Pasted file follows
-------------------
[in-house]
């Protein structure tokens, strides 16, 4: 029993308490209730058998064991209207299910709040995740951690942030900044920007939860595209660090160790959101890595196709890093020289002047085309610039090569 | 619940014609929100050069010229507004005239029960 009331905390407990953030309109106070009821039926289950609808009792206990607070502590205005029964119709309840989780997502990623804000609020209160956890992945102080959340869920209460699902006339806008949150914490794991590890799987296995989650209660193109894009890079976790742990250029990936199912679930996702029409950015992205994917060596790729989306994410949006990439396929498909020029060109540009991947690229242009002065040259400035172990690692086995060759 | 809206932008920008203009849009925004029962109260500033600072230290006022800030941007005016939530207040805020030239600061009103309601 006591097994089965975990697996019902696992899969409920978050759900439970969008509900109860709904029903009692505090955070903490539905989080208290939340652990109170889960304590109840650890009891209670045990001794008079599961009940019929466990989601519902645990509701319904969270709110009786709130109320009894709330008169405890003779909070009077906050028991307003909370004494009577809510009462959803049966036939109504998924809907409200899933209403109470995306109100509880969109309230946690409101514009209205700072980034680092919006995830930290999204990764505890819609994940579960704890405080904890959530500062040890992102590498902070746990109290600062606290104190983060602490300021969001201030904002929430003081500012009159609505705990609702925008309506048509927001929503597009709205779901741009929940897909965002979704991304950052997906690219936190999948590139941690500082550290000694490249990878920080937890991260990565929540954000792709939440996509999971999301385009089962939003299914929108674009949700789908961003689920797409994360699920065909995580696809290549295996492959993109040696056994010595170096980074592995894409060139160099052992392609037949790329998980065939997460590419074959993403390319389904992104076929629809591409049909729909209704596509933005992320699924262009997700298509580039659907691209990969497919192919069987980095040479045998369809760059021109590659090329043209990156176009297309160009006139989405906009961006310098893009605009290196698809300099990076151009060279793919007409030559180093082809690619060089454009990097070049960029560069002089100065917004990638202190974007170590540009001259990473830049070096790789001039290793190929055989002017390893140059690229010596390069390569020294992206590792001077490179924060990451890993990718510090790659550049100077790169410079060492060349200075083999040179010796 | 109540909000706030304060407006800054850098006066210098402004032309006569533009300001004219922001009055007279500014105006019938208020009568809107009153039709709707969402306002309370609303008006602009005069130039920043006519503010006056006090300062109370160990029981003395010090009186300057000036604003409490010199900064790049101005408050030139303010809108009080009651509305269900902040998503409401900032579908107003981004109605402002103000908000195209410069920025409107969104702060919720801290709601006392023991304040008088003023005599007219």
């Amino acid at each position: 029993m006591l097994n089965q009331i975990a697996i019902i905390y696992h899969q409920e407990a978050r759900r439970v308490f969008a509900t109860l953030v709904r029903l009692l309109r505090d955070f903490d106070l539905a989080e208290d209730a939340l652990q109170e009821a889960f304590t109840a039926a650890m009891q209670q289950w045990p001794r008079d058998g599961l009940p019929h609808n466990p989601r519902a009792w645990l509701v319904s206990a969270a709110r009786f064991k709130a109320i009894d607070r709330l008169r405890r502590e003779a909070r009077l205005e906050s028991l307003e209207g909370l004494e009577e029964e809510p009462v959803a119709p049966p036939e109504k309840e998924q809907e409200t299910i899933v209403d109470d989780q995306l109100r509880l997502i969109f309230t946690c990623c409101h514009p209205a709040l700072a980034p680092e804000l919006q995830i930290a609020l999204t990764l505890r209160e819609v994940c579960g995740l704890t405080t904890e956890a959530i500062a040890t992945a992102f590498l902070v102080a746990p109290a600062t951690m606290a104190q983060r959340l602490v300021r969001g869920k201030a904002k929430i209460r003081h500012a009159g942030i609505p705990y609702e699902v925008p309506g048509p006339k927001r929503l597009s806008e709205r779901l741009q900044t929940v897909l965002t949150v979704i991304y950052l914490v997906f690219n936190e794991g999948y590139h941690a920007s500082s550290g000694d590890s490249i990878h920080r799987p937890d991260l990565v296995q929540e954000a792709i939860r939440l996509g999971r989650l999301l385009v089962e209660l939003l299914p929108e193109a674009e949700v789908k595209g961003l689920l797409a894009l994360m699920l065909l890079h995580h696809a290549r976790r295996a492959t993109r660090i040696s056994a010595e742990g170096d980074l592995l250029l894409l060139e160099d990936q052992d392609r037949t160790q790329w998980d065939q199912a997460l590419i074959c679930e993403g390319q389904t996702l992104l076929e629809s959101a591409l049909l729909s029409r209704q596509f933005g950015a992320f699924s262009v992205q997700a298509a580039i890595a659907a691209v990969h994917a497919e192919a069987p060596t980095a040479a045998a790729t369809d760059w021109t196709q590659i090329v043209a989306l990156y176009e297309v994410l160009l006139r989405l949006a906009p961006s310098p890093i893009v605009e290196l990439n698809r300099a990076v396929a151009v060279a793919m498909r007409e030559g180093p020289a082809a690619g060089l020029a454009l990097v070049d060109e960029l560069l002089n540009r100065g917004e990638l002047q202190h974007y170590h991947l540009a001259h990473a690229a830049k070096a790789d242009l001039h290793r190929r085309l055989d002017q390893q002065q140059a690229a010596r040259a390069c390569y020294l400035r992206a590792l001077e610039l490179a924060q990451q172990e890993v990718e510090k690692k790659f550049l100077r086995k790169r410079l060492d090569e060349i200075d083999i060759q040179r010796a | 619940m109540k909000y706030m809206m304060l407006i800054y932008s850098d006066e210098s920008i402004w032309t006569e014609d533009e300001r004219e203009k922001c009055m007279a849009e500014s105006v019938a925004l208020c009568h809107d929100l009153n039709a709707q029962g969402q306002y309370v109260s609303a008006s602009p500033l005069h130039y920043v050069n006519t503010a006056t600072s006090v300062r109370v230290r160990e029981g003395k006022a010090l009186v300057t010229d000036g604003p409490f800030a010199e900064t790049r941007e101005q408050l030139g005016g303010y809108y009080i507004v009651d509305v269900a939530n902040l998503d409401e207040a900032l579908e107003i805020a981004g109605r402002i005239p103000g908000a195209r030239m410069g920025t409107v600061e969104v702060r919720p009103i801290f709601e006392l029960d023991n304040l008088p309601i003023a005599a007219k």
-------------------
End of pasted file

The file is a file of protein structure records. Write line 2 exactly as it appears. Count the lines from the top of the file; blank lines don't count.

């Protein structure tokens, strides 16, 4: 029993308490209730058998064991209207299910709040995740951690942030900044920007939860595209660090160790959101890595196709890093020289002047085309610039090569 | 619940014609929100050069010229507004005239029960 009331905390407990953030309109106070009821039926289950609808009792206990607070502590205005029964119709309840989780997502990623804000609020209160956890992945102080959340869920209460699902006339806008949150914490794991590890799987296995989650209660193109894009890079976790742990250029990936199912679930996702029409950015992205994917060596790729989306994410949006990439396929498909020029060109540009991947690229242009002065040259400035172990690692086995060759 | 809206932008920008203009849009925004029962109260500033600072230290006022800030941007005016939530207040805020030239600061009103309601 006591097994089965975990697996019902696992899969409920978050759900439970969008509900109860709904029903009692505090955070903490539905989080208290939340652990109170889960304590109840650890009891209670045990001794008079599961009940019929466990989601519902645990509701319904969270709110009786709130109320009894709330008169405890003779909070009077906050028991307003909370004494009577809510009462959803049966036939109504998924809907409200899933209403109470995306109100509880969109309230946690409101514009209205700072980034680092919006995830930290999204990764505890819609994940579960704890405080904890959530500062040890992102590498902070746990109290600062606290104190983060602490300021969001201030904002929430003081500012009159609505705990609702925008309506048509927001929503597009709205779901741009929940897909965002979704991304950052997906690219936190999948590139941690500082550290000694490249990878920080937890991260990565929540954000792709939440996509999971999301385009089962939003299914929108674009949700789908961003689920797409994360699920065909995580696809290549295996492959993109040696056994010595170096980074592995894409060139160099052992392609037949790329998980065939997460590419074959993403390319389904992104076929629809591409049909729909209704596509933005992320699924262009997700298509580039659907691209990969497919192919069987980095040479045998369809760059021109590659090329043209990156176009297309160009006139989405906009961006310098893009605009290196698809300099990076151009060279793919007409030559180093082809690619060089454009990097070049960029560069002089100065917004990638202190974007170590540009001259990473830049070096790789001039290793190929055989002017390893140059690229010596390069390569020294992206590792001077490179924060990451890993990718510090790659550049100077790169410079060492060349200075083999040179010796 | 109540909000706030304060407006800054850098006066210098402004032309006569533009300001004219922001009055007279500014105006019938208020009568809107009153039709709707969402306002309370609303008006602009005069130039920043006519503010006056006090300062109370160990029981003395010090009186300057000036604003409490010199900064790049101005408050030139303010809108009080009651509305269900902040998503409401900032579908107003981004109605402002103000908000195209410069920025409107969104702060919720801290709601006392023991304040008088003023005599007219």